1. Thanks Keith. ‘More immersive than what?’ is a good question. I’d say, ‘just about as immersive as a phrase book’ might be something to aim at – i.e. not immersion as dictated by a grammar syllabus (which bears little or no relation to how language is encountered or learned ‘in the field’) but immersion as sensitive to situational and/or functional criteria. That’s how I remember my immersion in Spain: omg! I need words to buy food! omg… I need phrases to use in the bank! omg! I need polite expressions to talk to the neighbours. etc. The grammar does not lead – it follows.

    1. That reminds me of my second day living in Moscow, when I came out of the metro at 10pm on a cold January night and couldn’t identify my block of flats. I tramped through snowy yards for over an hour approaching strangers armed only with a print-out of the address and the single (to me almost unpronounceable) word *gdye?* (“where?”). An immersive learning experience that still gives me the horrors years later!

      As many coursebooks do, Velawoods English intertwines a functional and situational syllabus with a grammar syllabus. I think, because of the nature of the course, more of the grammar does emerge from the situational conversations than is usual in coursebooks – where reading texts sometimes seem a more convenient vehicle. There is a strand of specific grammar points delivered in a particular order (and I know your objections to this), but in nearly all cases this is a “focus on form” that happens after the learner encounters and notices the language in conversation.

  2. Learner engagement in digital environments is certainly the thing to strive for, and immersion in real-world scenarios sounds interesting, however, from what I have seen of Velawoods, the language-driven encounters are more like surreal-world encounters. (A postman walking up to a stranger in the street, introducing himself and handing the stranger a letter., etc). High on illogicality. Interested to read the review.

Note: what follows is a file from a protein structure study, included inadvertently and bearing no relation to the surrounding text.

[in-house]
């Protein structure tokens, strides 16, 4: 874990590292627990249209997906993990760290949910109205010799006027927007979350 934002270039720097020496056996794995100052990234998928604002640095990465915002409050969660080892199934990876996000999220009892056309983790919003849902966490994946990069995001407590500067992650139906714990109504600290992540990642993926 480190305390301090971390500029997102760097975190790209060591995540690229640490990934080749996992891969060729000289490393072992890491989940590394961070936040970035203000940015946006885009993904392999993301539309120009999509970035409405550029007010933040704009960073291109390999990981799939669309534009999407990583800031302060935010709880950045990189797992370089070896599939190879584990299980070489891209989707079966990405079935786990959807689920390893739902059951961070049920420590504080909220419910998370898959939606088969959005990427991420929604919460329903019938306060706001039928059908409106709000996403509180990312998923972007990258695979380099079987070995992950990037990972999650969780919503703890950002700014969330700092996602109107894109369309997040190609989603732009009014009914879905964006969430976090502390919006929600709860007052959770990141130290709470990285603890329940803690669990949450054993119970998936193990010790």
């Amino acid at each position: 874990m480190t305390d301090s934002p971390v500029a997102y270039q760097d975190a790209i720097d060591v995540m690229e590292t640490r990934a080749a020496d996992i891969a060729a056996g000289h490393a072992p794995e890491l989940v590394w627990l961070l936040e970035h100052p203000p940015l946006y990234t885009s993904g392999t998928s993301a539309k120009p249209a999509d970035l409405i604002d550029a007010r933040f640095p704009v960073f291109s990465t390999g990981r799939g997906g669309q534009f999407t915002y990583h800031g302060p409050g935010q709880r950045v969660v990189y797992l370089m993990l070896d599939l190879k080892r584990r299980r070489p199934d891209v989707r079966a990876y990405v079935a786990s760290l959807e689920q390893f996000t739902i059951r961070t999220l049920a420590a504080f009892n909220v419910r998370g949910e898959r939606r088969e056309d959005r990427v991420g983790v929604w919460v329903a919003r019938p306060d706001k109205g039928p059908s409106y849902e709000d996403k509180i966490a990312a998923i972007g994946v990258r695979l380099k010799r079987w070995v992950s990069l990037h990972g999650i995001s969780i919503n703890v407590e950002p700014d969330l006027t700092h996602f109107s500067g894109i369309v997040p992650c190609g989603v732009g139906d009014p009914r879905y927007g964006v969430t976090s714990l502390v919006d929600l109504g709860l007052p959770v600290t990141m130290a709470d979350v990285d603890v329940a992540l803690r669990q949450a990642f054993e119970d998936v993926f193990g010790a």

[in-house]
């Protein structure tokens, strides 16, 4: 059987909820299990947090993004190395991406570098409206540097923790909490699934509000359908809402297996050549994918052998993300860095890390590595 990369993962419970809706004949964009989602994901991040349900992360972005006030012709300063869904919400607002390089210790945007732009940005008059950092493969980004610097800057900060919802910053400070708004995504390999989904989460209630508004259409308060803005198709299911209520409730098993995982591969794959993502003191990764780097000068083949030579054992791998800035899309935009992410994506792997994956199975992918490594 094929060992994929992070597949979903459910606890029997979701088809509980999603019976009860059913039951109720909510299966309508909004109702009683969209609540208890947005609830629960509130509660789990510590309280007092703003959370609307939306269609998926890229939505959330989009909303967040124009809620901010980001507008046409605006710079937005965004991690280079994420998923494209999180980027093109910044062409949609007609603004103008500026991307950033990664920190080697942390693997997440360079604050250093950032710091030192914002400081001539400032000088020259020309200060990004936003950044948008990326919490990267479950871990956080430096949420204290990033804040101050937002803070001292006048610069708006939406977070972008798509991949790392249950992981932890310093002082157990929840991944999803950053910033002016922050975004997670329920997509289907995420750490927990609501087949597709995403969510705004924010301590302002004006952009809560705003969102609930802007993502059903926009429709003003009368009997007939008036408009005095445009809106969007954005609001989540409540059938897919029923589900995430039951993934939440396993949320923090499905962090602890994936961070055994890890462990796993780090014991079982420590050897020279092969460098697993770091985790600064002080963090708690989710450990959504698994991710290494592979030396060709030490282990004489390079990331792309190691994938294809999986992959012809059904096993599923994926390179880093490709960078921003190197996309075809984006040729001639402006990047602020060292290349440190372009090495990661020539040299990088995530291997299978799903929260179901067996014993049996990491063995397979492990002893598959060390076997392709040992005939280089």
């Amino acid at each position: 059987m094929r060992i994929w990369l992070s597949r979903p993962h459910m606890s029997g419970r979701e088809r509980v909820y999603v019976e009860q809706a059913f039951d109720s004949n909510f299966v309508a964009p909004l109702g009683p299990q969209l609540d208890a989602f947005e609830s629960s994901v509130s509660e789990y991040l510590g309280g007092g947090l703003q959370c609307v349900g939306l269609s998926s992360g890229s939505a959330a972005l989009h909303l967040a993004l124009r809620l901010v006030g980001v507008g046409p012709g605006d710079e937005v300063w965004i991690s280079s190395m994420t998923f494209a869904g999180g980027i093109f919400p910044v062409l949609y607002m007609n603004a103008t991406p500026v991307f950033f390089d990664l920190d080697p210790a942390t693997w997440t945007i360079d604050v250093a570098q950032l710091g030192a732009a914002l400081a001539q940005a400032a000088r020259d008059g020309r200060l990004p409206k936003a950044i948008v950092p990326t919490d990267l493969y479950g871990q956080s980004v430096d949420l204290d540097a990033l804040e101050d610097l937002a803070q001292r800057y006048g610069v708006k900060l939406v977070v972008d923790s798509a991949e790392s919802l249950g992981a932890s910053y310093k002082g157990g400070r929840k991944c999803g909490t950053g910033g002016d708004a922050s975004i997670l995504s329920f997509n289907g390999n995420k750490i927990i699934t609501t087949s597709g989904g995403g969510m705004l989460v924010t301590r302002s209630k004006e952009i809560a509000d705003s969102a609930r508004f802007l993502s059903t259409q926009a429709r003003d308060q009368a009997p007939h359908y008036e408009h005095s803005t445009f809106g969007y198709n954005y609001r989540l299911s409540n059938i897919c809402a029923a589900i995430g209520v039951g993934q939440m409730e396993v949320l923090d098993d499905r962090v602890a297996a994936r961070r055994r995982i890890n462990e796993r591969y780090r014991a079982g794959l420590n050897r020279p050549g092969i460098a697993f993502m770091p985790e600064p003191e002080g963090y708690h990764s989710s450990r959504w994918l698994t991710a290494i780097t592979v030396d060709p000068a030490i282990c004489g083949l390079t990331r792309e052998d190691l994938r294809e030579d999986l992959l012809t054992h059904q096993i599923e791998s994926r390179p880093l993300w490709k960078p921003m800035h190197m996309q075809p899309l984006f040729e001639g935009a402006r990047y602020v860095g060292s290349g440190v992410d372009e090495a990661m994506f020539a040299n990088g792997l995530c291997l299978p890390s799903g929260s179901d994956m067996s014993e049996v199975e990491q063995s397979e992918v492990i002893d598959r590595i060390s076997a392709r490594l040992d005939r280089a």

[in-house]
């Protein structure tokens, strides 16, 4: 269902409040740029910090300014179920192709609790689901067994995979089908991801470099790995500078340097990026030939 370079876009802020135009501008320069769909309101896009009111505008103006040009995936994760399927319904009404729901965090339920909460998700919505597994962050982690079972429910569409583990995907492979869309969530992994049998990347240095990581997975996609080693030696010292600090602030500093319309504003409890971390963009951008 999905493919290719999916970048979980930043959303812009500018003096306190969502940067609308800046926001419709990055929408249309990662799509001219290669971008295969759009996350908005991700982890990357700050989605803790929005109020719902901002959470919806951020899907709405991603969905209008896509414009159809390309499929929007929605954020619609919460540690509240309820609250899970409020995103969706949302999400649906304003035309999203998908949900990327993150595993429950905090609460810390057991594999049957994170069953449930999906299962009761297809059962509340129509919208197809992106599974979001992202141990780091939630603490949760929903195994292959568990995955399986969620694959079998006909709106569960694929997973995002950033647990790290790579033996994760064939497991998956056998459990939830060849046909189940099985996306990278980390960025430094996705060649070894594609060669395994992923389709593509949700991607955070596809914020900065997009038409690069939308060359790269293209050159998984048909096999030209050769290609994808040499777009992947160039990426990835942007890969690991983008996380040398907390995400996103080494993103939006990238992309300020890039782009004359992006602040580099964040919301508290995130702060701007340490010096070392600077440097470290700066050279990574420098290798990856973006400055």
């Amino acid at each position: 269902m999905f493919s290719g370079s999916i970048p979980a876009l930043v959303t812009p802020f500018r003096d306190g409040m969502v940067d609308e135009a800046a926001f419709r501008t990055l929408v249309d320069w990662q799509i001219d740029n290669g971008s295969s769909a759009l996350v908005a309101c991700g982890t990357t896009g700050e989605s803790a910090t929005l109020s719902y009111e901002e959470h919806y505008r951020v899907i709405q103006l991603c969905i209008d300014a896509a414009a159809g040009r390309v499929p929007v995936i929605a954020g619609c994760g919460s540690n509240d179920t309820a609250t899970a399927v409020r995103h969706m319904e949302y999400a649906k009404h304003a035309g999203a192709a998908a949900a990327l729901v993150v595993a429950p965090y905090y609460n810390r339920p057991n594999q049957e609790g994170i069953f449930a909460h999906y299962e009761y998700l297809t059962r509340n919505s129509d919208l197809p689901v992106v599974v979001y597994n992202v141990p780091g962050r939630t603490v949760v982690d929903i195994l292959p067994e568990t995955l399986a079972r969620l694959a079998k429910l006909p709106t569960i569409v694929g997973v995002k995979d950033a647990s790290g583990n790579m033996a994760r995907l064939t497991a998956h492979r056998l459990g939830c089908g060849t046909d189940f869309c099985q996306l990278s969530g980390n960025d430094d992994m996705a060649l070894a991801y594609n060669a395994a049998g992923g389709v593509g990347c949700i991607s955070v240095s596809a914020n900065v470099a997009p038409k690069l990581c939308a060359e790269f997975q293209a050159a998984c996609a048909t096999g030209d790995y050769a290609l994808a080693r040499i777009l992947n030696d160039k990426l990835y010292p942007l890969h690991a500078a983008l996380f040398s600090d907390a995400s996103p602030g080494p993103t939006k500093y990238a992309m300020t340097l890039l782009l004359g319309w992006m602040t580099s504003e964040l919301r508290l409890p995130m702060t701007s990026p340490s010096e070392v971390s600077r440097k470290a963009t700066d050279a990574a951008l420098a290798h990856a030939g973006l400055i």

1. I like the idea of having such ‘illogical’ encounters. It adds to the sense of creativity and novelty in a virtual environment. From what I’ve seen of Velawoods, it feels like Second Life with a more purposeful journey. I will look forward to how it develops.

    2. Thank you Peter for your comment. I am sure you appreciate that there is a challenge in the first lesson of the beginner course in creating ‘logical’ situations and encounters, when the learner has no knowledge of the English language and there is a very limited set of phrases or vocab to work with. We would be more than happy to provide more access to judge how the storyline and conversations evolve in subsequent lessons when there is more language to use. We admit that we allowed ourselves some artistic licence on how life is in Velawoods prioritising at the very start a systematic and easy introduction of the language to create a true self-study learning experience. On any count, if Velawoods is a 100% real depiction of our real world, I am sure we would not have succeeded in creating a positive and enjoyable learning experience :).

  3. Interesting – and so much more grounded in sound learning principles than, say, Duolingo. But this brought me up short: “You’re still following a syllabus that comes from Cambridge but you’re doing it in a more immersive way.” Isn’t there a fundamental contradiction here? How can an experience – any experience – be truly immersive if its linguistic elements are pre-specified? ‘Keep calm – and use the present continuous’!!!

    1. Hi Scott,
      Thanks very much for the comment. You make a very fair point: a course operating with a pre-defined syllabus is not as “immersive” as, say, moving to a target language country, armed with a notepad maybe, and getting by in L2, with a strong ’survival’ motivation for immersing yourself in conversation as often as you can. I’d also agree that a reactive, teacher-moderated course, where the learners are steering the topics and language content, can feel more “immersive” than a very coursebook-bound course (although there are challenges in putting that into practice with beginners).
      So we should really answer the question “more immersive than what”? One thing we discussed a lot when developing the course was the benefit a learner might get from watching a long-running TV series in a target language, perhaps with regular rewinding, notebook at the ready. Velawoods is something like that experience, but is “more immersive”, in that the learner actually is one of the characters – an active participant, ‘on the spot’, choosing what they need to say (albeit from pre-defined options) and with help when they need it.